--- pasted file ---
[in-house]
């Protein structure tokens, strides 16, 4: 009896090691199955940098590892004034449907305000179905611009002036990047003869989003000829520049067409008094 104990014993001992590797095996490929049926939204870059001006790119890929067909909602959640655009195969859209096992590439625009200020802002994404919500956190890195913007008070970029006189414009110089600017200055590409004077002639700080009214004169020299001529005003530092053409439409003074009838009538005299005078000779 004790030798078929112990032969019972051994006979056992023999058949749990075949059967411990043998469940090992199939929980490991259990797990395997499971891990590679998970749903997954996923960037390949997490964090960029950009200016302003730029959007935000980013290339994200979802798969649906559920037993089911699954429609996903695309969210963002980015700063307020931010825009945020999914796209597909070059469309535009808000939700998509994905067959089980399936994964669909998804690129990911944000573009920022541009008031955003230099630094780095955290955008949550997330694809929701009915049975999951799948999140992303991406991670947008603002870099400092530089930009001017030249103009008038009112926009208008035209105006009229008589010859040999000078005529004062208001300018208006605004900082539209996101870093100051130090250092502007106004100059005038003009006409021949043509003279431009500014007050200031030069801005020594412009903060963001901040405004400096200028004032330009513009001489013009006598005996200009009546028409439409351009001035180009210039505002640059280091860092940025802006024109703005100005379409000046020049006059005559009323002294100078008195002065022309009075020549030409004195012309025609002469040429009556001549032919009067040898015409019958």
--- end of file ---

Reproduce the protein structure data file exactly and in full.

[in-house]
């Protein structure tokens, strides 16, 4: 009896090691199955940098590892004034449907305000179905611009002036990047003869989003000829520049067409008094 104990014993001992590797095996490929049926939204870059001006790119890929067909909602959640655009195969859209096992590439625009200020802002994404919500956190890195913007008070970029006189414009110089600017200055590409004077002639700080009214004169020299001529005003530092053409439409003074009838009538005299005078000779 004790030798078929112990032969019972051994006979056992023999058949749990075949059967411990043998469940090992199939929980490991259990797990395997499971891990590679998970749903997954996923960037390949997490964090960029950009200016302003730029959007935000980013290339994200979802798969649906559920037993089911699954429609996903695309969210963002980015700063307020931010825009945020999914796209597909070059469309535009808000939700998509994905067959089980399936994964669909998804690129990911944000573009920022541009008031955003230099630094780095955290955008949550997330694809929701009915049975999951799948999140992303991406991670947008603002870099400092530089930009001017030249103009008038009112926009208008035209105006009229008589010859040999000078005529004062208001300018208006605004900082539209996101870093100051130090250092502007106004100059005038003009006409021949043509003279431009500014007050200031030069801005020594412009903060963001901040405004400096200028004032330009513009001489013009006598005996200009009546028409439409351009001035180009210039505002640059280091860092940025802006024109703005100005379409000046020049006059005559009323002294100078008195002065022309009075020549030409004195012309025609002469040429009556001549032919009067040898015409019958």